September 20, 2011 | Commentary on Russia
When Vladislav Surkov, President Dmitry Medvedev's deputy chief of staff, issued the order to rebel against the party founder, the metals magnate found he had no shortage of turncoats within the ranks. Dissenters, led by political strategist Andrei Bogdanov and party boss Andrei Dunayev, blamed the rift on Prokhorov's “dictatorial leadership style.” They also bemoaned the appearance of anti-drug activist Yevgeny Roizman on the party’s list.
Kremlin-controlled Russian TV channels also changed their tune quickly. Coverage of The Right Cause, ostensibly a pro-Kremlin center-right party, and its boss, previously both pervasive and positive, turned to bashing. Stories about Roizman’s court convictions and questions about the way Prokhorov gained his wealth proliferated.
Last Wednesday, Prokhorov called a hasty press conference where he warned of the impending mutiny against him. The tycoon blamed Surkov for orchestrating his downfall. Accusing Surkov of trying to "privatiz[e] the political system," Prokhorov promised revenge. He threatened that he would be requesting a meeting with Prime Minister Vladimir Putin and President Medvedev—to tell them "what happened to the party, how, and show them the necessary documents." Putin already signaled that he has no intention to meet with the oligarch.
Faced with the Kremlin-orchestrated rebellion at last week’s party congress, Prokhorov stepped down as party leader. Indeed, he resigned from the Right Cause entirely, saying it had become a Kremlin-controlled puppet party and urging his former followers to resign en masse in order to begin a new political movement.
Moscow’s influence runs deep indeed. This election season, the Kremlin went out of its way to prevent a true liberal, center-right party from running in the Duma elections. In the summer, the Justice Ministry prevented the PARNAS, a party headed by veteran 1990s democratic politicians Mikhail Kasyanov, Vladimir Milov, Boris Nemtsov and Vladimir Ryzhkov, from registering. It also barred Garry Kasparov, the former world chess champion, from running for the Duma.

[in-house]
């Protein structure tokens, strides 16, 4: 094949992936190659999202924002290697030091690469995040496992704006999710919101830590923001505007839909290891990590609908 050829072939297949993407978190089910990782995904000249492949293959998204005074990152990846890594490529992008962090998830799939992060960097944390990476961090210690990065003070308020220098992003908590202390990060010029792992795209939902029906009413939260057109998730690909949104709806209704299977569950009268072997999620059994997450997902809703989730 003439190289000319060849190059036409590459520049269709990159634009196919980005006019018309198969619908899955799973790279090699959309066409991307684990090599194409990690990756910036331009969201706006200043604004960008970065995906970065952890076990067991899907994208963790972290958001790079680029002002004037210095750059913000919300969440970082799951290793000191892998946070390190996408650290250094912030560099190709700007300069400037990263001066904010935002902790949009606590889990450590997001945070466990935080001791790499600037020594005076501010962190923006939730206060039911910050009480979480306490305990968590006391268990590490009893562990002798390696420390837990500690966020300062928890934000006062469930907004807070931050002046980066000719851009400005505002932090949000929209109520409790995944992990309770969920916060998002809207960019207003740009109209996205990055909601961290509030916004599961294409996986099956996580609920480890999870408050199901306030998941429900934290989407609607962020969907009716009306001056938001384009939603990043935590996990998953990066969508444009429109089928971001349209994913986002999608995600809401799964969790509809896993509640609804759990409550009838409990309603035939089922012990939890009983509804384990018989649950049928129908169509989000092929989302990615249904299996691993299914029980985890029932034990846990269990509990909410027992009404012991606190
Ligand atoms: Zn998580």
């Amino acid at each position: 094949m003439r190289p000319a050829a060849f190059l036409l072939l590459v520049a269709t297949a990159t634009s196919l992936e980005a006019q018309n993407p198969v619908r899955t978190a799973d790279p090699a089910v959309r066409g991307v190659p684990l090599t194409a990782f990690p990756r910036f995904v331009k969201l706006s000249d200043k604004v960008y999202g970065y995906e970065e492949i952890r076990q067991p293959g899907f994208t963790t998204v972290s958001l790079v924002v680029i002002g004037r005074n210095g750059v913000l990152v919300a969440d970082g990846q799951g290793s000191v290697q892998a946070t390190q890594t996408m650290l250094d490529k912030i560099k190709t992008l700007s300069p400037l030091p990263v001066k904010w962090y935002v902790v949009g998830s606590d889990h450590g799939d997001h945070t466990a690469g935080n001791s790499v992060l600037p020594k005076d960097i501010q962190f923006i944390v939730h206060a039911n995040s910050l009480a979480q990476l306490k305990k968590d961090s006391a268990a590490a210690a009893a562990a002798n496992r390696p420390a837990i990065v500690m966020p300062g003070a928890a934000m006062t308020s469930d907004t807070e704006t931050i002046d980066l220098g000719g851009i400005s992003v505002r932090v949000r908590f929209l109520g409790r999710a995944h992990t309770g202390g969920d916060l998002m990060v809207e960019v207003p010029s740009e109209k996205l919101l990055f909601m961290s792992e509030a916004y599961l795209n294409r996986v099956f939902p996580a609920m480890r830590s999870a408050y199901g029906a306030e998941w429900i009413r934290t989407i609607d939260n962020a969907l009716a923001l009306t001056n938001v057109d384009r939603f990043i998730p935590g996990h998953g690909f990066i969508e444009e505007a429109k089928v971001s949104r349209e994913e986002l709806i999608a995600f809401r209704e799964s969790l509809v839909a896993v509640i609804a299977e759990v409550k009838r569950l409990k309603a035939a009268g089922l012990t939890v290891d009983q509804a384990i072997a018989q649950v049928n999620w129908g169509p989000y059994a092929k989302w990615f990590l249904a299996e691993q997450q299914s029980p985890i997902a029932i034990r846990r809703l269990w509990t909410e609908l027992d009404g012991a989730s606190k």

For a time, it appeared that Mr. Prokhorov’s entrance into the political arena was an attempt by the Kremlin to have a controllable “liberal” candidate, but the control proved to be short-lived. After Prokhorov’s outburst, and his accusations that the Kremlin micromanages politics, he is decisively at odds with those who until now provided him with political cover.
It has been years since a billionaire attacked the Russian political establishment. But Prokhorov has good reason to worry about his wealth—and possibly his health. Past attacks did not end well. Consider Mikhail Khodorkovsky, the head of YUKOS oil company until he fell out of favor with Putin. The company was swiftly expropriated from him, and Khodorkovsky remains in jail, serving a second lengthy sentence handed down via kangaroo-court-style proceedings.
Prokhorov is currently president of Onexim Group, a private investment firm with roughly $25 billion in assets. He is also owner of the New Jersey Nets. Despite this poor choice in sports franchise, he remains one of the richest men in Russia. Having survived a decade under conditions dictated by Putin, it is not clear whether Prokhorov will weather the current political turmoil. He might fold—or, if he keeps fighting, he may wind up losing everything he’s got. Some observers even suggested he might be sent to the gulag. While this is always an option, I doubt the Kremlin needs a new Khodorkovsky.
In keeping with the Obama administration’s desire to “reset” relations with Russia, the White House has toned down its criticism of political freedom violations there. Yet, as The Heritage Foundation and others have long warned, the administration’s bet on Medvedev as the principal diplomatic interlocutor and Russia’s agent of democratization will leave the United States in a weaker position vis-à-vis Moscow.
The Prokhorov affair reveals that Medvedev’s rhetoric of modernization does not include a true political liberalization. Regardless, with the rise of the pro-Putin All-Russia People’s Front, the country will become more politically centralized. Whoever occupies the White House after the November 2012 election will have to deal with this new Russia—which very much looks like the Old Russia.
Ariel Cohen is a senior fellow at The Heritage Foundation.
First appeared in The National Interest